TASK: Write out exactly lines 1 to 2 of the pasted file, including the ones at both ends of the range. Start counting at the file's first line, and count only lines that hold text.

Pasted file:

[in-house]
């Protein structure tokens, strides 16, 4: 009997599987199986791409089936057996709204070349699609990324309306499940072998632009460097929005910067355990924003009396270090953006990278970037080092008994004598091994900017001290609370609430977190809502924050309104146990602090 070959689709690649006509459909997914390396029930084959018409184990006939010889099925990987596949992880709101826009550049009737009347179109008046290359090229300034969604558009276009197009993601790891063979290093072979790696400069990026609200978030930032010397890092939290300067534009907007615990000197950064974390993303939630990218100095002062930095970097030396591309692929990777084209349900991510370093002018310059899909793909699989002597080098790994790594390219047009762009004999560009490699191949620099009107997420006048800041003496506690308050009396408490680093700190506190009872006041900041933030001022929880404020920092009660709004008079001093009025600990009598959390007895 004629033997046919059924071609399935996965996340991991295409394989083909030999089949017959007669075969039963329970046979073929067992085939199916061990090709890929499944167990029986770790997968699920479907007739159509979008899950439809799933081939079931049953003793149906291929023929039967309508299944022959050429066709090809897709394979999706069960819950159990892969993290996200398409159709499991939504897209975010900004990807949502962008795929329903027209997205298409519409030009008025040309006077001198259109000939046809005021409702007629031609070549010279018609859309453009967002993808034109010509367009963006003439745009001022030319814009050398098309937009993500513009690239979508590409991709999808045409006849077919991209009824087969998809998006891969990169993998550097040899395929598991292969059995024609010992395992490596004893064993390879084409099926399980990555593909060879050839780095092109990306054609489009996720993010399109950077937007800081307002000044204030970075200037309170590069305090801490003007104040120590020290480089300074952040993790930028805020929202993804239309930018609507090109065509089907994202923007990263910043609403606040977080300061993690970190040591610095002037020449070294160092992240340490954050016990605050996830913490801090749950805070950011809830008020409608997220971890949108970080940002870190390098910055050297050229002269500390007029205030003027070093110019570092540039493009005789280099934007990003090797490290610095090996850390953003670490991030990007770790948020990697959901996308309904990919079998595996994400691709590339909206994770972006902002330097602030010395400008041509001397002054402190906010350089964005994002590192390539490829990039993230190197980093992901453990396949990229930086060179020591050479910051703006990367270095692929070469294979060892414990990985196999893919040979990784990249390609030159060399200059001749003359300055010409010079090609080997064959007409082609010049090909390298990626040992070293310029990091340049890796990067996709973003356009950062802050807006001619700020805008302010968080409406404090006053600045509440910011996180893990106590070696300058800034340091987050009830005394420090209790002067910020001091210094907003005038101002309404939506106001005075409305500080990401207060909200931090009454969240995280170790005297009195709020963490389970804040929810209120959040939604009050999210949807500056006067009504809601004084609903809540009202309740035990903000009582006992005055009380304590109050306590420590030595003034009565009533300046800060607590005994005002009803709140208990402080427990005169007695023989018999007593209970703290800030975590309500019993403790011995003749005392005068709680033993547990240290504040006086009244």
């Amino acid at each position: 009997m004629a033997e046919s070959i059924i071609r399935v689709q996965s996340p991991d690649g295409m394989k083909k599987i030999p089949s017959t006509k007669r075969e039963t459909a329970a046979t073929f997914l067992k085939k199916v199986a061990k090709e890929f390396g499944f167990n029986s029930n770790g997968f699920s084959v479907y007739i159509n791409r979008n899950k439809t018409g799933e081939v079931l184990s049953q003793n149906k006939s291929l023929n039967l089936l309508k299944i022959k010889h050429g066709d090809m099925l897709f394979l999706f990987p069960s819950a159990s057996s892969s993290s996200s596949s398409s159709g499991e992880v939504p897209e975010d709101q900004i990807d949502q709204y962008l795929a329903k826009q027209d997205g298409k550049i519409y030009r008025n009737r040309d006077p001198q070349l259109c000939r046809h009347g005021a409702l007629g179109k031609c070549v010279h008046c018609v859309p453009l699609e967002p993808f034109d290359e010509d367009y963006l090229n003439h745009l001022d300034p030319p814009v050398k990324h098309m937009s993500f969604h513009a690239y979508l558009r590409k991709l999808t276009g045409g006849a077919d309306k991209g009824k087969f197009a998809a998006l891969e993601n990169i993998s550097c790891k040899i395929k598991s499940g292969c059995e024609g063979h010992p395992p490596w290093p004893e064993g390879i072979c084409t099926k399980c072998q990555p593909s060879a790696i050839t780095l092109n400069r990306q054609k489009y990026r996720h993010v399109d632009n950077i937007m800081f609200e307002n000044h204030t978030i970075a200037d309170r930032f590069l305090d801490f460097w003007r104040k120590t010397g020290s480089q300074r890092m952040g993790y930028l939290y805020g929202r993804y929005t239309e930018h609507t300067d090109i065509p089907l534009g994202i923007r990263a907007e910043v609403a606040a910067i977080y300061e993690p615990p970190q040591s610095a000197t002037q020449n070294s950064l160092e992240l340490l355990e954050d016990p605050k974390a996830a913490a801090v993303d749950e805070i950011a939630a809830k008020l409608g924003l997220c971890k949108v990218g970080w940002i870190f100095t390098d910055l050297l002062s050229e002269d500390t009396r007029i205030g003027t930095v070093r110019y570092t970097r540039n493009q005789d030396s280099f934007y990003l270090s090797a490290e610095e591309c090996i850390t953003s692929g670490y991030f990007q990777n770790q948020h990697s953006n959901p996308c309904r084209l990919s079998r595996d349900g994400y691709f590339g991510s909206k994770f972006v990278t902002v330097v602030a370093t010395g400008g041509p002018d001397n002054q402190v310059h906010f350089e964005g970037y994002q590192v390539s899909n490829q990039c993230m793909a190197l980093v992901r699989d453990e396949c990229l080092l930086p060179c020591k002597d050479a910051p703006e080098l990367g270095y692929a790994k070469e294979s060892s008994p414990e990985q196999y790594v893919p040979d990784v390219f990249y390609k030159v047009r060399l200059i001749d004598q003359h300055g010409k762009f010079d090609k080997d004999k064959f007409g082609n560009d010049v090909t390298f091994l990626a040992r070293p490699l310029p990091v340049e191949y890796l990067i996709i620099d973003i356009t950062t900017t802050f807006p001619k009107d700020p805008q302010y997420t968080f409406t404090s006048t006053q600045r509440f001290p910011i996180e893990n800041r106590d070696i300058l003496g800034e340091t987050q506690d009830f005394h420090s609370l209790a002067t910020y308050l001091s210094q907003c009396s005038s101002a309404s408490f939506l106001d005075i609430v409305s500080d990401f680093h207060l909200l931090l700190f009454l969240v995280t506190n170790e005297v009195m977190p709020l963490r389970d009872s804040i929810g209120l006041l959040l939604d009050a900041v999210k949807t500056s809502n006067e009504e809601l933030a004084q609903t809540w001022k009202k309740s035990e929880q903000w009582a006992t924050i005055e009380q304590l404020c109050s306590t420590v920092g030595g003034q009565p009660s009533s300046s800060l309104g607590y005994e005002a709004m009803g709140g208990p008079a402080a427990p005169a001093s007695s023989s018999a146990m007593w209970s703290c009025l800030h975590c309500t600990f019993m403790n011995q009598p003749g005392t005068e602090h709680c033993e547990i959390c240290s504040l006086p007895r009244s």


[in-house]
């Protein structure tokens, strides 16, 4: 009997599987199986791409089936057996709204070349699609990324309306499940072998632009460097929005910067355990924003009396270090953006990278970037080092008994004598091994900017001290609370609430977190809502924050309104146990602090 070959689709690649006509459909997914390396029930084959018409184990006939010889099925990987596949992880709101826009550049009737009347179109008046290359090229300034969604558009276009197009993601790891063979290093072979790696400069990026609200978030930032010397890092939290300067534009907007615990000197950064974390993303939630990218100095002062930095970097030396591309692929990777084209349900991510370093002018310059899909793909699989002597080098790994790594390219047009762009004999560009490699191949620099009107997420006048800041003496506690308050009396408490680093700190506190009872006041900041933030001022929880404020920092009660709004008079001093009025600990009598959390007895 004629033997046919059924071609399935996965996340991991295409394989083909030999089949017959007669075969039963329970046979073929067992085939199916061990090709890929499944167990029986770790997968699920479907007739159509979008899950439809799933081939079931049953003793149906291929023929039967309508299944022959050429066709090809897709394979999706069960819950159990892969993290996200398409159709499991939504897209975010900004990807949502962008795929329903027209997205298409519409030009008025040309006077001198259109000939046809005021409702007629031609070549010279018609859309453009967002993808034109010509367009963006003439745009001022030319814009050398098309937009993500513009690239979508590409991709999808045409006849077919991209009824087969998809998006891969990169993998550097040899395929598991292969059995024609010992395992490596004893064993390879084409099926399980990555593909060879050839780095092109990306054609489009996720993010399109950077937007800081307002000044204030970075200037309170590069305090801490003007104040120590020290480089300074952040993790930028805020929202993804239309930018609507090109065509089907994202923007990263910043609403606040977080300061993690970190040591610095002037020449070294160092992240340490954050016990605050996830913490801090749950805070950011809830008020409608997220971890949108970080940002870190390098910055050297050229002269500390007029205030003027070093110019570092540039493009005789280099934007990003090797490290610095090996850390953003670490991030990007770790948020990697959901996308309904990919079998595996994400691709590339909206994770972006902002330097602030010395400008041509001397002054402190906010350089964005994002590192390539490829990039993230190197980093992901453990396949990229930086060179020591050479910051703006990367270095692929070469294979060892414990990985196999893919040979990784990249390609030159060399200059001749003359300055010409010079090609080997064959007409082609010049090909390298990626040992070293310029990091340049890796990067996709973003356009950062802050807006001619700020805008302010968080409406404090006053600045509440910011996180893990106590070696300058800034340091987050009830005394420090209790002067910020001091210094907003005038101002309404939506106001005075409305500080990401207060909200931090009454969240995280170790005297009195709020963490389970804040929810209120959040939604009050999210949807500056006067009504809601004084609903809540009202309740035990903000009582006992005055009380304590109050306590420590030595003034009565009533300046800060607590005994005002009803709140208990402080427990005169007695023989018999007593209970703290800030975590309500019993403790011995003749005392005068709680033993547990240290504040006086009244």